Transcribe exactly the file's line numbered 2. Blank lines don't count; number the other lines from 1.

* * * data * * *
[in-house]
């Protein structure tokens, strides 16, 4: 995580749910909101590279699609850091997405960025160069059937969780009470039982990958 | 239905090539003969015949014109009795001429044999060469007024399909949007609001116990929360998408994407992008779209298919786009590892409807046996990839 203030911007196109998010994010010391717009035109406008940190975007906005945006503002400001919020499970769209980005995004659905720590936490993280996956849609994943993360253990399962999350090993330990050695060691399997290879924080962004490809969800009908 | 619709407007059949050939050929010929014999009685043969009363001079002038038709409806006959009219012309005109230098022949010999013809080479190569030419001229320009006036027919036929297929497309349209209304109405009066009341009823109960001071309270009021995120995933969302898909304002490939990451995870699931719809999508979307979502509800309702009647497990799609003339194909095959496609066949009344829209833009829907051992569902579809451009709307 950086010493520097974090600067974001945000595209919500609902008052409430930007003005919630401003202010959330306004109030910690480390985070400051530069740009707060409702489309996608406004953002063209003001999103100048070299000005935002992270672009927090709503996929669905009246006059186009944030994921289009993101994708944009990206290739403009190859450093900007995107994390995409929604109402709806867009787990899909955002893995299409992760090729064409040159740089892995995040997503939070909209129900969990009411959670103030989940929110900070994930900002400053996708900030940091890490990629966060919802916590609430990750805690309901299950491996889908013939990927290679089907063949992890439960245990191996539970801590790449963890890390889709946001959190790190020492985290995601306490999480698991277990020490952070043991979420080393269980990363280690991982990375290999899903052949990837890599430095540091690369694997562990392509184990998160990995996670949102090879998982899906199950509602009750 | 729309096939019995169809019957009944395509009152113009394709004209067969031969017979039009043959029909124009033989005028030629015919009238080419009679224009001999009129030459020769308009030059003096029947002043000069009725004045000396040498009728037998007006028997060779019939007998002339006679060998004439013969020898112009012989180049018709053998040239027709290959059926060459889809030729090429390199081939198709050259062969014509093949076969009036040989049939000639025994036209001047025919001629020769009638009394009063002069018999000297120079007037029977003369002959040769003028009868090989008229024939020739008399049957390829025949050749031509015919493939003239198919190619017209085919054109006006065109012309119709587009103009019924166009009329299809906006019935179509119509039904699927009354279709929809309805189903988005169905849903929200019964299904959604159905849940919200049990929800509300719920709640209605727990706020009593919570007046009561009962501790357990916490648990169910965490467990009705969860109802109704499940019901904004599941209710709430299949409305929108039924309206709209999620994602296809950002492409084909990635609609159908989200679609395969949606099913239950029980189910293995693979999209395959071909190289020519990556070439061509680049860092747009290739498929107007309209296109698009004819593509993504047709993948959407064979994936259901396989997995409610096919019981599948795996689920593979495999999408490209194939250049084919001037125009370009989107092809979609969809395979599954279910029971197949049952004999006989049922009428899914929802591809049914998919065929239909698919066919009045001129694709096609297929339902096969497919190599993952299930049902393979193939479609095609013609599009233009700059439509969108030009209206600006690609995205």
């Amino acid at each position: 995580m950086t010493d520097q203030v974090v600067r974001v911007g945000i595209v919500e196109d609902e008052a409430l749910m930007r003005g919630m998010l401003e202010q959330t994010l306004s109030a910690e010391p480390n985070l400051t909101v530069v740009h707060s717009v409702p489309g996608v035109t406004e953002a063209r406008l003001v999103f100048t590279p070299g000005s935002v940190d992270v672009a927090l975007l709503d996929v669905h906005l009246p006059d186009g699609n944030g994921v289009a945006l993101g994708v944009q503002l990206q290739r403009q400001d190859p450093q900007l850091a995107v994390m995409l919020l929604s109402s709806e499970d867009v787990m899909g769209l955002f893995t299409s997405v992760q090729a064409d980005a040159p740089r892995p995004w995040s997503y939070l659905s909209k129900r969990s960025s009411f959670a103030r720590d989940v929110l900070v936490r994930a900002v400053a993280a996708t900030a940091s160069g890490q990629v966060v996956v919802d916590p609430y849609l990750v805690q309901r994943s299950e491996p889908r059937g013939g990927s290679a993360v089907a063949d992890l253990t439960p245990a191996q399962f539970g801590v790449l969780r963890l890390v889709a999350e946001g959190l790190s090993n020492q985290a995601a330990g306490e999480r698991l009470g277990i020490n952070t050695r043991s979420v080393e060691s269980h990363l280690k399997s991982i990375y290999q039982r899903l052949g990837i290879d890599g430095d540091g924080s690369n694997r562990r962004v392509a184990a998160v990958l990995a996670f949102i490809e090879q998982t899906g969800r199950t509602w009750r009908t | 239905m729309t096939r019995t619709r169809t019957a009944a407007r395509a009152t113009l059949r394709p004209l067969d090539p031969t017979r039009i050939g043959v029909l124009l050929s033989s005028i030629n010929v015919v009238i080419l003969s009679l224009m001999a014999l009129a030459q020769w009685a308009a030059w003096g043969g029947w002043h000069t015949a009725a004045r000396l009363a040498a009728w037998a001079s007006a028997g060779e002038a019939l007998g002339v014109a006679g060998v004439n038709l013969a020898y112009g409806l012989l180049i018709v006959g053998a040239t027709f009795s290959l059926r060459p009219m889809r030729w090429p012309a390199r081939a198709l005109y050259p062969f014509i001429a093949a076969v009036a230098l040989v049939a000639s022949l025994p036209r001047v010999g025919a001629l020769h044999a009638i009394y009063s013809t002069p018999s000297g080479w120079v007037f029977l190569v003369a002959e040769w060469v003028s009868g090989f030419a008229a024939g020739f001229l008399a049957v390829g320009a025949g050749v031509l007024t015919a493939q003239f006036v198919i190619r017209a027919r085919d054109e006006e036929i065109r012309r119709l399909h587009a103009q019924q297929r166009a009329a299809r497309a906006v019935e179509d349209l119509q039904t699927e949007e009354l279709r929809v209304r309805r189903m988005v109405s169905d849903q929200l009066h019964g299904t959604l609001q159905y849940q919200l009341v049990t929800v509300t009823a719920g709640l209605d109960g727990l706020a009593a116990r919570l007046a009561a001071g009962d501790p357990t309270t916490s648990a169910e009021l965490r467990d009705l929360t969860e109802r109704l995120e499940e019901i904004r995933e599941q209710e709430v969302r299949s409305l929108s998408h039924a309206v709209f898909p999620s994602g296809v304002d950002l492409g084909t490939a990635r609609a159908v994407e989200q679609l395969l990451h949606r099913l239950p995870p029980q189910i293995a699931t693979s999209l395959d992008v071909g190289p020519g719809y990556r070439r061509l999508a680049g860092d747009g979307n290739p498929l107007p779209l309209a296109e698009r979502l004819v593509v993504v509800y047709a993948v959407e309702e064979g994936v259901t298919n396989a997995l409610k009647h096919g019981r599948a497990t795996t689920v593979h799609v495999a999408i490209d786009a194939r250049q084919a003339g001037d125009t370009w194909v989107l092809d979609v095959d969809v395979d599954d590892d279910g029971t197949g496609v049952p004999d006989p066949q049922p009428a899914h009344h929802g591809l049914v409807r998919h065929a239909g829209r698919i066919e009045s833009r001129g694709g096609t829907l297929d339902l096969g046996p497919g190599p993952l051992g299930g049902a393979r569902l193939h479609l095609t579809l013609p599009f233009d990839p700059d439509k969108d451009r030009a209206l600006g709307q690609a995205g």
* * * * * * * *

């Protein structure tokens, strides 16, 4: 995580749910909101590279699609850091997405960025160069059937969780009470039982990958 | 239905090539003969015949014109009795001429044999060469007024399909949007609001116990929360998408994407992008779209298919786009590892409807046996990839 203030911007196109998010994010010391717009035109406008940190975007906005945006503002400001919020499970769209980005995004659905720590936490993280996956849609994943993360253990399962999350090993330990050695060691399997290879924080962004490809969800009908 | 619709407007059949050939050929010929014999009685043969009363001079002038038709409806006959009219012309005109230098022949010999013809080479190569030419001229320009006036027919036929297929497309349209209304109405009066009341009823109960001071309270009021995120995933969302898909304002490939990451995870699931719809999508979307979502509800309702009647497990799609003339194909095959496609066949009344829209833009829907051992569902579809451009709307 950086010493520097974090600067974001945000595209919500609902008052409430930007003005919630401003202010959330306004109030910690480390985070400051530069740009707060409702489309996608406004953002063209003001999103100048070299000005935002992270672009927090709503996929669905009246006059186009944030994921289009993101994708944009990206290739403009190859450093900007995107994390995409929604109402709806867009787990899909955002893995299409992760090729064409040159740089892995995040997503939070909209129900969990009411959670103030989940929110900070994930900002400053996708900030940091890490990629966060919802916590609430990750805690309901299950491996889908013939990927290679089907063949992890439960245990191996539970801590790449963890890390889709946001959190790190020492985290995601306490999480698991277990020490952070043991979420080393269980990363280690991982990375290999899903052949990837890599430095540091690369694997562990392509184990998160990995996670949102090879998982899906199950509602009750 | 729309096939019995169809019957009944395509009152113009394709004209067969031969017979039009043959029909124009033989005028030629015919009238080419009679224009001999009129030459020769308009030059003096029947002043000069009725004045000396040498009728037998007006028997060779019939007998002339006679060998004439013969020898112009012989180049018709053998040239027709290959059926060459889809030729090429390199081939198709050259062969014509093949076969009036040989049939000639025994036209001047025919001629020769009638009394009063002069018999000297120079007037029977003369002959040769003028009868090989008229024939020739008399049957390829025949050749031509015919493939003239198919190619017209085919054109006006065109012309119709587009103009019924166009009329299809906006019935179509119509039904699927009354279709929809309805189903988005169905849903929200019964299904959604159905849940919200049990929800509300719920709640209605727990706020009593919570007046009561009962501790357990916490648990169910965490467990009705969860109802109704499940019901904004599941209710709430299949409305929108039924309206709209999620994602296809950002492409084909990635609609159908989200679609395969949606099913239950029980189910293995693979999209395959071909190289020519990556070439061509680049860092747009290739498929107007309209296109698009004819593509993504047709993948959407064979994936259901396989997995409610096919019981599948795996689920593979495999999408490209194939250049084919001037125009370009989107092809979609969809395979599954279910029971197949049952004999006989049922009428899914929802591809049914998919065929239909698919066919009045001129694709096609297929339902096969497919190599993952299930049902393979193939479609095609013609599009233009700059439509969108030009209206600006690609995205």